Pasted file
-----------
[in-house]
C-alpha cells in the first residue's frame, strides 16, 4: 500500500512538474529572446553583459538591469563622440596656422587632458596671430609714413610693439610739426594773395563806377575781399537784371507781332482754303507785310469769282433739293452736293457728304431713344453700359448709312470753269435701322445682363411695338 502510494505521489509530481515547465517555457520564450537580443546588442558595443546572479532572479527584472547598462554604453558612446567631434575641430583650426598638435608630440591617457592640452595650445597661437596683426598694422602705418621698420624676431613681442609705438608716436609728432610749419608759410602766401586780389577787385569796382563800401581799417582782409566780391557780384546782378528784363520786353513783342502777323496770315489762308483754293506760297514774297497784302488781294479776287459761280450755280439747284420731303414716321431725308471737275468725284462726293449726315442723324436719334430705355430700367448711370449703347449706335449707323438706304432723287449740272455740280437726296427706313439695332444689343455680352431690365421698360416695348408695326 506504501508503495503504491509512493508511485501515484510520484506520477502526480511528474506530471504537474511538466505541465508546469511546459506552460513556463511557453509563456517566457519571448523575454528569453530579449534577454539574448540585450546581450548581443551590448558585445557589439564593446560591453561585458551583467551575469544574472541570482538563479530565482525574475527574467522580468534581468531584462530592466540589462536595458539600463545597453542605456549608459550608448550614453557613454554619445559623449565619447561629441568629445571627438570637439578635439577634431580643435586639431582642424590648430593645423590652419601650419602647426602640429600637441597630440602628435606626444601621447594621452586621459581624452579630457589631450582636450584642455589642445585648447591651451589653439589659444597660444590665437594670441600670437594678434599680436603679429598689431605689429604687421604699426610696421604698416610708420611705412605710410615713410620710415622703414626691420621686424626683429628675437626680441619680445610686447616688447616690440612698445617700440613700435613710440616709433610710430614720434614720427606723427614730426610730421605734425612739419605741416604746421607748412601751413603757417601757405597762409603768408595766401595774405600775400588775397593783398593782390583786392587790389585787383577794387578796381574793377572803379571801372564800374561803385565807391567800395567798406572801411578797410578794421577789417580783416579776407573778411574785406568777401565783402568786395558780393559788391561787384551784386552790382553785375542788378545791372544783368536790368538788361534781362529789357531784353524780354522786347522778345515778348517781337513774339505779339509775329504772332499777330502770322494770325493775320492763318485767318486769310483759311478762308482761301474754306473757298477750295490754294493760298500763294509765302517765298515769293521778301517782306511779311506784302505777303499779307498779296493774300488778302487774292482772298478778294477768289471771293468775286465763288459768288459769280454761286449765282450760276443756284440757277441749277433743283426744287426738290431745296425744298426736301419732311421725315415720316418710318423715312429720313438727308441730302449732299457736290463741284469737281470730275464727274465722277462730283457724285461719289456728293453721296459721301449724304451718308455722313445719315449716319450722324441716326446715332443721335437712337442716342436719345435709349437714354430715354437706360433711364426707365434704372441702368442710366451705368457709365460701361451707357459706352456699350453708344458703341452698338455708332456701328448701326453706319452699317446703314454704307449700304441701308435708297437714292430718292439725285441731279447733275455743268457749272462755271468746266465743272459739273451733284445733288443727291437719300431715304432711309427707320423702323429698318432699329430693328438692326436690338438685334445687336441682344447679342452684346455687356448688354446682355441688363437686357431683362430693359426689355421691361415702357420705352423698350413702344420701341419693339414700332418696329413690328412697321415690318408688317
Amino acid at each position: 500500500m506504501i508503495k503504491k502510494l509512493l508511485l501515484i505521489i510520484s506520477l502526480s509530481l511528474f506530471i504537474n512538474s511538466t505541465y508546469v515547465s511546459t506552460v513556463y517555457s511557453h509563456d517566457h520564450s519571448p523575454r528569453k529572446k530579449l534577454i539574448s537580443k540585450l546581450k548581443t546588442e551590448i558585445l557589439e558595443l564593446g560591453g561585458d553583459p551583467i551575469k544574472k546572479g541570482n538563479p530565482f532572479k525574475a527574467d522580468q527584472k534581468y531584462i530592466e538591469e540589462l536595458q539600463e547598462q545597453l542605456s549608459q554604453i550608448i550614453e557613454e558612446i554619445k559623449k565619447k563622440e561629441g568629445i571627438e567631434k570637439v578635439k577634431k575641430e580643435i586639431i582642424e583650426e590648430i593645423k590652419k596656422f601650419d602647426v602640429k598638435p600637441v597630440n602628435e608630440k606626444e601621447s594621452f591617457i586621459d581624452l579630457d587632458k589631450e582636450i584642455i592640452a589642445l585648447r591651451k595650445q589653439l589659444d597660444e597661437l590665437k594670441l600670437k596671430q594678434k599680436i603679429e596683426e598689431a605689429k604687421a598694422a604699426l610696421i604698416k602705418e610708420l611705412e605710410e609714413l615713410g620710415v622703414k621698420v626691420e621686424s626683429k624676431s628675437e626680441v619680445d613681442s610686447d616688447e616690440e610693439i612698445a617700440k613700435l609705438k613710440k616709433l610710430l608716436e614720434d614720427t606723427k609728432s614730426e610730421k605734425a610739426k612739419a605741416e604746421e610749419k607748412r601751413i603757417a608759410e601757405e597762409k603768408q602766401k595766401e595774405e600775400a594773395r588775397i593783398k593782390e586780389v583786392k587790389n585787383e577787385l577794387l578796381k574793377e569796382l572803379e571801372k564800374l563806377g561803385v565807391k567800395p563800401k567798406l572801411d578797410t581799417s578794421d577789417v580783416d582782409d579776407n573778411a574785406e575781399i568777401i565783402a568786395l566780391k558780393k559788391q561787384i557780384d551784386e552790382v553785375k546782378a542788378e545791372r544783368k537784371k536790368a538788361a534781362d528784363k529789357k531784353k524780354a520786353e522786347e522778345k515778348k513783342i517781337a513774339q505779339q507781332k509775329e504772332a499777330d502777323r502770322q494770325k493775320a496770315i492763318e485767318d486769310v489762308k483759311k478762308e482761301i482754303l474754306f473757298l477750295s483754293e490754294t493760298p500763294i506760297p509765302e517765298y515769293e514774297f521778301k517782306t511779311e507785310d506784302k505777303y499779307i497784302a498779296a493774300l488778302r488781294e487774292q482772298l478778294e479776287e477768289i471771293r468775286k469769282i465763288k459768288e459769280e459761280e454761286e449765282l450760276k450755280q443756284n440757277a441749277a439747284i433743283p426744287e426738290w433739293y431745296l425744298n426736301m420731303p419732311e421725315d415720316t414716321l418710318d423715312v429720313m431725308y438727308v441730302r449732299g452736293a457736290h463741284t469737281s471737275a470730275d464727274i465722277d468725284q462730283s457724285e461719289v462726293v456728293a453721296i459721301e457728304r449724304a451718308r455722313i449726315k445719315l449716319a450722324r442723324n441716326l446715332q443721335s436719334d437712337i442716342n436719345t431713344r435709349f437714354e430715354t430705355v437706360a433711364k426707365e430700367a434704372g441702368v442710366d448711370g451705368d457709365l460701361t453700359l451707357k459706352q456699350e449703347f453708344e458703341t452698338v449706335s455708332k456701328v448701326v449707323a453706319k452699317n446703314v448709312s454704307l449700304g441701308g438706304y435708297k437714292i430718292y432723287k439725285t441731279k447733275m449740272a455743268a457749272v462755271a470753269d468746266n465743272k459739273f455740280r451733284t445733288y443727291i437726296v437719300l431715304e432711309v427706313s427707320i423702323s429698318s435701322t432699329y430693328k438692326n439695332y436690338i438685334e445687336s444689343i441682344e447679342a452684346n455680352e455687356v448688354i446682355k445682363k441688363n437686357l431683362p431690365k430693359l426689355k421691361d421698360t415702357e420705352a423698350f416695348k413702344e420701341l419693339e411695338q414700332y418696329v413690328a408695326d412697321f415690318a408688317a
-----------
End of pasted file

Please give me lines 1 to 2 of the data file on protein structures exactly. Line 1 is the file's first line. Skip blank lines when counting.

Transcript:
[in-house]
C-alpha cells in the first residue's frame, strides 16, 4: 500500500512538474529572446553583459538591469563622440596656422587632458596671430609714413610693439610739426594773395563806377575781399537784371507781332482754303507785310469769282433739293452736293457728304431713344453700359448709312470753269435701322445682363411695338 502510494505521489509530481515547465517555457520564450537580443546588442558595443546572479532572479527584472547598462554604453558612446567631434575641430583650426598638435608630440591617457592640452595650445597661437596683426598694422602705418621698420624676431613681442609705438608716436609728432610749419608759410602766401586780389577787385569796382563800401581799417582782409566780391557780384546782378528784363520786353513783342502777323496770315489762308483754293506760297514774297497784302488781294479776287459761280450755280439747284420731303414716321431725308471737275468725284462726293449726315442723324436719334430705355430700367448711370449703347449706335449707323438706304432723287449740272455740280437726296427706313439695332444689343455680352431690365421698360416695348408695326 506504501508503495503504491509512493508511485501515484510520484506520477502526480511528474506530471504537474511538466505541465508546469511546459506552460513556463511557453509563456517566457519571448523575454528569453530579449534577454539574448540585450546581450548581443551590448558585445557589439564593446560591453561585458551583467551575469544574472541570482538563479530565482525574475527574467522580468534581468531584462530592466540589462536595458539600463545597453542605456549608459550608448550614453557613454554619445559623449565619447561629441568629445571627438570637439578635439577634431580643435586639431582642424590648430593645423590652419601650419602647426602640429600637441597630440602628435606626444601621447594621452586621459581624452579630457589631450582636450584642455589642445585648447591651451589653439589659444597660444590665437594670441600670437594678434599680436603679429598689431605689429604687421604699426610696421604698416610708420611705412605710410615713410620710415622703414626691420621686424626683429628675437626680441619680445610686447616688447616690440612698445617700440613700435613710440616709433610710430614720434614720427606723427614730426610730421605734425612739419605741416604746421607748412601751413603757417601757405597762409603768408595766401595774405600775400588775397593783398593782390583786392587790389585787383577794387578796381574793377572803379571801372564800374561803385565807391567800395567798406572801411578797410578794421577789417580783416579776407573778411574785406568777401565783402568786395558780393559788391561787384551784386552790382553785375542788378545791372544783368536790368538788361534781362529789357531784353524780354522786347522778345515778348517781337513774339505779339509775329504772332499777330502770322494770325493775320492763318485767318486769310483759311478762308482761301474754306473757298477750295490754294493760298500763294509765302517765298515769293521778301517782306511779311506784302505777303499779307498779296493774300488778302487774292482772298478778294477768289471771293468775286465763288459768288459769280454761286449765282450760276443756284440757277441749277433743283426744287426738290431745296425744298426736301419732311421725315415720316418710318423715312429720313438727308441730302449732299457736290463741284469737281470730275464727274465722277462730283457724285461719289456728293453721296459721301449724304451718308455722313445719315449716319450722324441716326446715332443721335437712337442716342436719345435709349437714354430715354437706360433711364426707365434704372441702368442710366451705368457709365460701361451707357459706352456699350453708344458703341452698338455708332456701328448701326453706319452699317446703314454704307449700304441701308435708297437714292430718292439725285441731279447733275455743268457749272462755271468746266465743272459739273451733284445733288443727291437719300431715304432711309427707320423702323429698318432699329430693328438692326436690338438685334445687336441682344447679342452684346455687356448688354446682355441688363437686357431683362430693359426689355421691361415702357420705352423698350413702344420701341419693339414700332418696329413690328412697321415690318408688317